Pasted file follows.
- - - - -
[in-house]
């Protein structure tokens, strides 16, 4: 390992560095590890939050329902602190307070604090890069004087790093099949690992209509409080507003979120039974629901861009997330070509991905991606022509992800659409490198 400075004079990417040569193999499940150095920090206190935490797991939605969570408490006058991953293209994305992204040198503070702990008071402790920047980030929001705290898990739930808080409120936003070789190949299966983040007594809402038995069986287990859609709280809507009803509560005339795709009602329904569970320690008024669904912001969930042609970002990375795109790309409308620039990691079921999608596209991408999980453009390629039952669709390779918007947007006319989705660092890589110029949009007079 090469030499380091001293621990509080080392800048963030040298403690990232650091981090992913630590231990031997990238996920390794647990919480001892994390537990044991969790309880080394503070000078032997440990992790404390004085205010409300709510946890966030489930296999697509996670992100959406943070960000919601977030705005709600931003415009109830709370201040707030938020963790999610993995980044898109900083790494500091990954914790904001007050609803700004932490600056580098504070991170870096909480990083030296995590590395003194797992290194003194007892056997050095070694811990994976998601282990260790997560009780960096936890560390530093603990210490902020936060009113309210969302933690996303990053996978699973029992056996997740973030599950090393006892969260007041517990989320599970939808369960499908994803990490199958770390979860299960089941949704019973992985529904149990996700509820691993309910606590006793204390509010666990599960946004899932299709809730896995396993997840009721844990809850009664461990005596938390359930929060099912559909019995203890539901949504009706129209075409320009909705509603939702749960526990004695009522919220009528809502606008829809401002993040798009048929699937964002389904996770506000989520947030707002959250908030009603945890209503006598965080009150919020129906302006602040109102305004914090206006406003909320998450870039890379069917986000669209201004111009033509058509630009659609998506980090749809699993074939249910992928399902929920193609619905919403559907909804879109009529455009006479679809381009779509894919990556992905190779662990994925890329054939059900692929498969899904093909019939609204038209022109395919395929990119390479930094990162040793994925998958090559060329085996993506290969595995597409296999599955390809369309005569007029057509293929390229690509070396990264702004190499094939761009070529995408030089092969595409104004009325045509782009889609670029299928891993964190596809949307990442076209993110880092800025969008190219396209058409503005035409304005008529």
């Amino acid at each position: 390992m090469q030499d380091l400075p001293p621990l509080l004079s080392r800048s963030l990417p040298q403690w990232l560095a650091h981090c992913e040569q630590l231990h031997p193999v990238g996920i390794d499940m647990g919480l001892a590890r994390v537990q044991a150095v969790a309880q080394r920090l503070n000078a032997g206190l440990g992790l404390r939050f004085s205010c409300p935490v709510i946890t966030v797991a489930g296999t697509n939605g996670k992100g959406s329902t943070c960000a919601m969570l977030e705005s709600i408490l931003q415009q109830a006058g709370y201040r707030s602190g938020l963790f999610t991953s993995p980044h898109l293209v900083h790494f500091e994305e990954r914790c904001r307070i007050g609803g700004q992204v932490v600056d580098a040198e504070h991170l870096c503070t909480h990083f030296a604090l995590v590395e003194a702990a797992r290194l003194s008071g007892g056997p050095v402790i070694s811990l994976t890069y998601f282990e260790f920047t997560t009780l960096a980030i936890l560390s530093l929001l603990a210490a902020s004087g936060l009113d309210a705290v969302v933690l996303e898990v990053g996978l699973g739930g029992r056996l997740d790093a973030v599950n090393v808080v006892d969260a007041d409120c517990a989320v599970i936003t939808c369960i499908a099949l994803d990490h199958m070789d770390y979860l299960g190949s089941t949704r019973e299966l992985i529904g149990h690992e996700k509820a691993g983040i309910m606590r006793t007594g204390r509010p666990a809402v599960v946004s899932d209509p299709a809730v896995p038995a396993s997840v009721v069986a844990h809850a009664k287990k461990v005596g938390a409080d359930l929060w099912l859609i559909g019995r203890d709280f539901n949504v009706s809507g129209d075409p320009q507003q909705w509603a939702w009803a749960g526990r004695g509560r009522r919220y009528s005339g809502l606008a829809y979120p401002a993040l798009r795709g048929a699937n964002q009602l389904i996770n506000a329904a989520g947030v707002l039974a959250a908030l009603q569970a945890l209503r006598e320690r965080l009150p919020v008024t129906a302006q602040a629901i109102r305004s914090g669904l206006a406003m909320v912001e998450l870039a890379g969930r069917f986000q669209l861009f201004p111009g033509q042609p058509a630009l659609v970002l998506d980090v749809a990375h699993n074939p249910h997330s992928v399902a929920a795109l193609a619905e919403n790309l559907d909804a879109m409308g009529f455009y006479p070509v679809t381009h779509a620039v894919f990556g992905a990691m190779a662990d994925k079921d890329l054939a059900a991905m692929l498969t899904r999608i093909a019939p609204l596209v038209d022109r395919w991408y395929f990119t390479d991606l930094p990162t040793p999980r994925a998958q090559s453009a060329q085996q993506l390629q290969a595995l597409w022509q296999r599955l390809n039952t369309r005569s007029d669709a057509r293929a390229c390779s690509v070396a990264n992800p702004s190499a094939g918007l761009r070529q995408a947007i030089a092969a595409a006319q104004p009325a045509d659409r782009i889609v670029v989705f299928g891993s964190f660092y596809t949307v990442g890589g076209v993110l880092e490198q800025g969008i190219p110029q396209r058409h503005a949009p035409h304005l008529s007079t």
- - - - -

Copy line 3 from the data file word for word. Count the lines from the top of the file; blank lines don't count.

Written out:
């Amino acid at each position: 390992m090469q030499d380091l400075p001293p621990l509080l004079s080392r800048s963030l990417p040298q403690w990232l560095a650091h981090c992913e040569q630590l231990h031997p193999v990238g996920i390794d499940m647990g919480l001892a590890r994390v537990q044991a150095v969790a309880q080394r920090l503070n000078a032997g206190l440990g992790l404390r939050f004085s205010c409300p935490v709510i946890t966030v797991a489930g296999t697509n939605g996670k992100g959406s329902t943070c960000a919601m969570l977030e705005s709600i408490l931003q415009q109830a006058g709370y201040r707030s602190g938020l963790f999610t991953s993995p980044h898109l293209v900083h790494f500091e994305e990954r914790c904001r307070i007050g609803g700004q992204v932490v600056d580098a040198e504070h991170l870096c503070t909480h990083f030296a604090l995590v590395e003194a702990a797992r290194l003194s008071g007892g056997p050095v402790i070694s811990l994976t890069y998601f282990e260790f920047t997560t009780l960096a980030i936890l560390s530093l929001l603990a210490a902020s004087g936060l009113d309210a705290v969302v933690l996303e898990v990053g996978l699973g739930g029992r056996l997740d790093a973030v599950n090393v808080v006892d969260a007041d409120c517990a989320v599970i936003t939808c369960i499908a099949l994803d990490h199958m070789d770390y979860l299960g190949s089941t949704r019973e299966l992985i529904g149990h690992e996700k509820a691993g983040i309910m606590r006793t007594g204390r509010p666990a809402v599960v946004s899932d209509p299709a809730v896995p038995a396993s997840v009721v069986a844990h809850a009664k287990k461990v005596g938390a409080d359930l929060w099912l859609i559909g019995r203890d709280f539901n949504v009706s809507g129209d075409p320009q507003q909705w509603a939702w009803a749960g526990r004695g509560r009522r919220y009528s005339g809502l606008a829809y979120p401002a993040l798009r795709g048929a699937n964002q009602l389904i996770n506000a329904a989520g947030v707002l039974a959250a908030l009603q569970a945890l209503r006598e320690r965080l009150p919020v008024t129906a302006q602040a629901i109102r305004s914090g669904l206006a406003m909320v912001e998450l870039a890379g969930r069917f986000q669209l861009f201004p111009g033509q042609p058509a630009l659609v970002l998506d980090v749809a990375h699993n074939p249910h997330s992928v399902a929920a795109l193609a619905e919403n790309l559907d909804a879109m409308g009529f455009y006479p070509v679809t381009h779509a620039v894919f990556g992905a990691m190779a662990d994925k079921d890329l054939a059900a991905m692929l498969t899904r999608i093909a019939p609204l596209v038209d022109r395919w991408y395929f990119t390479d991606l930094p990162t040793p999980r994925a998958q090559s453009a060329q085996q993506l390629q290969a595995l597409w022509q296999r599955l390809n039952t369309r005569s007029d669709a057509r293929a390229c390779s690509v070396a990264n992800p702004s190499a094939g918007l761009r070529q995408a947007i030089a092969a595409a006319q104004p009325a045509d659409r782009i889609v670029v989705f299928g891993s964190f660092y596809t949307v990442g890589g076209v993110l880092e490198q800025g969008i190219p110029q396209r058409h503005a949009p035409h304005l008529s007079t």